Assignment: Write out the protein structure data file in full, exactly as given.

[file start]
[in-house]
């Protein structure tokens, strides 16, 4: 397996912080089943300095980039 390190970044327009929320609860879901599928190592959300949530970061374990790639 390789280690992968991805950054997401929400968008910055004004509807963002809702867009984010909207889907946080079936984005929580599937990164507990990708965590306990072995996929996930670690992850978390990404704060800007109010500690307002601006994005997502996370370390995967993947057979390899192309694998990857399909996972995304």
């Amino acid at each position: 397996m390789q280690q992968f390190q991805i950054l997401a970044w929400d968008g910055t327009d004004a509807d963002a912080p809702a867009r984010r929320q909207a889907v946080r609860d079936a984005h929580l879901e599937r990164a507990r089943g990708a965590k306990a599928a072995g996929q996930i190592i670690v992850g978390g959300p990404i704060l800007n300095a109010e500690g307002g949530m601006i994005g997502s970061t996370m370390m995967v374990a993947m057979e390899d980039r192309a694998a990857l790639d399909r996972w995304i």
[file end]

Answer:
[in-house]
């Protein structure tokens, strides 16, 4: 397996912080089943300095980039 390190970044327009929320609860879901599928190592959300949530970061374990790639 390789280690992968991805950054997401929400968008910055004004509807963002809702867009984010909207889907946080079936984005929580599937990164507990990708965590306990072995996929996930670690992850978390990404704060800007109010500690307002601006994005997502996370370390995967993947057979390899192309694998990857399909996972995304």
């Amino acid at each position: 397996m390789q280690q992968f390190q991805i950054l997401a970044w929400d968008g910055t327009d004004a509807d963002a912080p809702a867009r984010r929320q909207a889907v946080r609860d079936a984005h929580l879901e599937r990164a507990r089943g990708a965590k306990a599928a072995g996929q996930i190592i670690v992850g978390g959300p990404i704060l800007n300095a109010e500690g307002g949530m601006i994005g997502s970061t996370m370390m995967v374990a993947m057979e390899d980039r192309a694998a990857l790639d399909r996972w995304i």